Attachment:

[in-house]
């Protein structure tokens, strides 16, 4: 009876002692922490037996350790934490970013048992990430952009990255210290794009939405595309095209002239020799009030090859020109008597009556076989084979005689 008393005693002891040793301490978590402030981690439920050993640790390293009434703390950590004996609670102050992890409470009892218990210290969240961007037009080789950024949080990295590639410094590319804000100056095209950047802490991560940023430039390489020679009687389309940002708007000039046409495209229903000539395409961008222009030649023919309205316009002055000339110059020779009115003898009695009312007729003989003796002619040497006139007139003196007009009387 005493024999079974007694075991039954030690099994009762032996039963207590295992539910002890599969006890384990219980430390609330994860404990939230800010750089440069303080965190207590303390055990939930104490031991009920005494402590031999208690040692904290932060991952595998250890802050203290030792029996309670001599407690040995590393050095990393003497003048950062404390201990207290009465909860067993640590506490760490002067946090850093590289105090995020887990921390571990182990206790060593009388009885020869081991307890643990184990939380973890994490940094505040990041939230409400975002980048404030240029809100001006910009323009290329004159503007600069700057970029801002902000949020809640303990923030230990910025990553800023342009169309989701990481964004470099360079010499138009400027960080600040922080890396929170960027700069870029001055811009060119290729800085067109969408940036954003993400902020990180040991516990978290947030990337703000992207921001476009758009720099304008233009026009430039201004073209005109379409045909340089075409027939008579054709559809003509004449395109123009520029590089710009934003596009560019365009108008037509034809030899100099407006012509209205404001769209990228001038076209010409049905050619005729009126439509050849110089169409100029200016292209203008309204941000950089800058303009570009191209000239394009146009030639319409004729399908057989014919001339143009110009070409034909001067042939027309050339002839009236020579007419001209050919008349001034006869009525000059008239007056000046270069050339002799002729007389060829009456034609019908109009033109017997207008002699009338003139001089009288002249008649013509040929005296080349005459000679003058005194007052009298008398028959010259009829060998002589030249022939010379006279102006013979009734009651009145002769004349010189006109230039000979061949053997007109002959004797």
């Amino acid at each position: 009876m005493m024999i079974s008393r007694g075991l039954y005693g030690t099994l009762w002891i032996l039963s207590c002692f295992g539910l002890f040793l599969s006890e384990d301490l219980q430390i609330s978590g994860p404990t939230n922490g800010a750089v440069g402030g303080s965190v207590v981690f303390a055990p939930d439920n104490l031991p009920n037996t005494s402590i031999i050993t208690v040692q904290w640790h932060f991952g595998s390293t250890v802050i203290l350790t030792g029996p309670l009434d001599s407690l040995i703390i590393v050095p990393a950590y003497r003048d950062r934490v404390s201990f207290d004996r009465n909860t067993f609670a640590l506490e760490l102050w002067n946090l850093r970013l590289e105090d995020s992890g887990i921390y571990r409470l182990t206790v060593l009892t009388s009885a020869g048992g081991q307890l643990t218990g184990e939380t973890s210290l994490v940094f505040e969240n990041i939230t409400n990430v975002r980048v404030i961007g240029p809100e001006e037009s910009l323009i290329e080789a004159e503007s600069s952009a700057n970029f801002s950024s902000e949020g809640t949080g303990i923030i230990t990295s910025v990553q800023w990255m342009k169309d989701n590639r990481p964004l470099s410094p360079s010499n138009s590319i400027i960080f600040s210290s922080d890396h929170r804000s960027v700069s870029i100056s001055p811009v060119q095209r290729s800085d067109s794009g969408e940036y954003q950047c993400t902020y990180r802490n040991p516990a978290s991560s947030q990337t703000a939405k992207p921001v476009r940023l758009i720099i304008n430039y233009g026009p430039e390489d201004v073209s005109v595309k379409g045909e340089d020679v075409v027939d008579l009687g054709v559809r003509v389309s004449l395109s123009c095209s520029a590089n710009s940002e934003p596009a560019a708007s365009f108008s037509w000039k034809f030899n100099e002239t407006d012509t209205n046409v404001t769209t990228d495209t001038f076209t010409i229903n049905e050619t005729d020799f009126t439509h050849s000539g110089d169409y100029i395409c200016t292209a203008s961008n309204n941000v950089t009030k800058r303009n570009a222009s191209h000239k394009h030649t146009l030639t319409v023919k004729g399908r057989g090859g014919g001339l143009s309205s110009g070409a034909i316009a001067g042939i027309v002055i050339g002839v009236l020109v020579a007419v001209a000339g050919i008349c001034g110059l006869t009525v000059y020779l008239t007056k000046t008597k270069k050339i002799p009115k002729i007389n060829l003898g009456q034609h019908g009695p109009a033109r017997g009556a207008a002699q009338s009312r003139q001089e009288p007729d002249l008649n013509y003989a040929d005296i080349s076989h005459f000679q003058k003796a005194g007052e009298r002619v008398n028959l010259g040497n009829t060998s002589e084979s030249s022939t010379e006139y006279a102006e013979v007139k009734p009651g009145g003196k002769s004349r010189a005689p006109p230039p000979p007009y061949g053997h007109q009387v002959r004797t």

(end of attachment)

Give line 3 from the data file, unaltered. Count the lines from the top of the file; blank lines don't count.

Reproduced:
């Amino acid at each position: 009876m005493m024999i079974s008393r007694g075991l039954y005693g030690t099994l009762w002891i032996l039963s207590c002692f295992g539910l002890f040793l599969s006890e384990d301490l219980q430390i609330s978590g994860p404990t939230n922490g800010a750089v440069g402030g303080s965190v207590v981690f303390a055990p939930d439920n104490l031991p009920n037996t005494s402590i031999i050993t208690v040692q904290w640790h932060f991952g595998s390293t250890v802050i203290l350790t030792g029996p309670l009434d001599s407690l040995i703390i590393v050095p990393a950590y003497r003048d950062r934490v404390s201990f207290d004996r009465n909860t067993f609670a640590l506490e760490l102050w002067n946090l850093r970013l590289e105090d995020s992890g887990i921390y571990r409470l182990t206790v060593l009892t009388s009885a020869g048992g081991q307890l643990t218990g184990e939380t973890s210290l994490v940094f505040e969240n990041i939230t409400n990430v975002r980048v404030i961007g240029p809100e001006e037009s910009l323009i290329e080789a004159e503007s600069s952009a700057n970029f801002s950024s902000e949020g809640t949080g303990i923030i230990t990295s910025v990553q800023w990255m342009k169309d989701n590639r990481p964004l470099s410094p360079s010499n138009s590319i400027i960080f600040s210290s922080d890396h929170r804000s960027v700069s870029i100056s001055p811009v060119q095209r290729s800085d067109s794009g969408e940036y954003q950047c993400t902020y990180r802490n040991p516990a978290s991560s947030q990337t703000a939405k992207p921001v476009r940023l758009i720099i304008n430039y233009g026009p430039e390489d201004v073209s005109v595309k379409g045909e340089d020679v075409v027939d008579l009687g054709v559809r003509v389309s004449l395109s123009c095209s520029a590089n710009s940002e934003p596009a560019a708007s365009f108008s037509w000039k034809f030899n100099e002239t407006d012509t209205n046409v404001t769209t990228d495209t001038f076209t010409i229903n049905e050619t005729d020799f009126t439509h050849s000539g110089d169409y100029i395409c200016t292209a203008s961008n309204n941000v950089t009030k800058r303009n570009a222009s191209h000239k394009h030649t146009l030639t319409v023919k004729g399908r057989g090859g014919g001339l143009s309205s110009g070409a034909i316009a001067g042939i027309v002055i050339g002839v009236l020109v020579a007419v001209a000339g050919i008349c001034g110059l006869t009525v000059y020779l008239t007056k000046t008597k270069k050339i002799p009115k002729i007389n060829l003898g009456q034609h019908g009695p109009a033109r017997g009556a207008a002699q009338s009312r003139q001089e009288p007729d002249l008649n013509y003989a040929d005296i080349s076989h005459f000679q003058k003796a005194g007052e009298r002619v008398n028959l010259g040497n009829t060998s002589e084979s030249s022939t010379e006139y006279a102006e013979v007139k009734p009651g009145g003196k002769s004349r010189a005689p006109p230039p000979p007009y061949g053997h007109q009387v002959r004797t």